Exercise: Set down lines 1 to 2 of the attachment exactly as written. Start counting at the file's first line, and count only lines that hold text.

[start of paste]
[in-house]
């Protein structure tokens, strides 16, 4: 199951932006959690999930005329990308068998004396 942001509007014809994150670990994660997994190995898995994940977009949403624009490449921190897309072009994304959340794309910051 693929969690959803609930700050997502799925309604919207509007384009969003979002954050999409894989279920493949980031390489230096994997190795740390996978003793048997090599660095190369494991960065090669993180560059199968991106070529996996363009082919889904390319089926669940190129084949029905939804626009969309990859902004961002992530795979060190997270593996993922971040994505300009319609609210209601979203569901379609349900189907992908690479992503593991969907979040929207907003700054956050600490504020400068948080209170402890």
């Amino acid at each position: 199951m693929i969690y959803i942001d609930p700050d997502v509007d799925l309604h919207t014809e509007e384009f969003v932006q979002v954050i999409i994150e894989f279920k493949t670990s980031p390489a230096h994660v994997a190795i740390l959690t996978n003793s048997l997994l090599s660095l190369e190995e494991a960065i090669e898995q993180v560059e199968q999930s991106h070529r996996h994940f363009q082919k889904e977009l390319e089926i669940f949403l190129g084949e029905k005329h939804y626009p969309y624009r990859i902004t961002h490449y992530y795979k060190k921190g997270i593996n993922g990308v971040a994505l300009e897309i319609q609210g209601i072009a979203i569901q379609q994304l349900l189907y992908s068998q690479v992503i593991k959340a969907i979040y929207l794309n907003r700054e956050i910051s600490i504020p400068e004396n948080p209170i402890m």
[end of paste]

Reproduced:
[in-house]
């Protein structure tokens, strides 16, 4: 199951932006959690999930005329990308068998004396 942001509007014809994150670990994660997994190995898995994940977009949403624009490449921190897309072009994304959340794309910051 693929969690959803609930700050997502799925309604919207509007384009969003979002954050999409894989279920493949980031390489230096994997190795740390996978003793048997090599660095190369494991960065090669993180560059199968991106070529996996363009082919889904390319089926669940190129084949029905939804626009969309990859902004961002992530795979060190997270593996993922971040994505300009319609609210209601979203569901379609349900189907992908690479992503593991969907979040929207907003700054956050600490504020400068948080209170402890």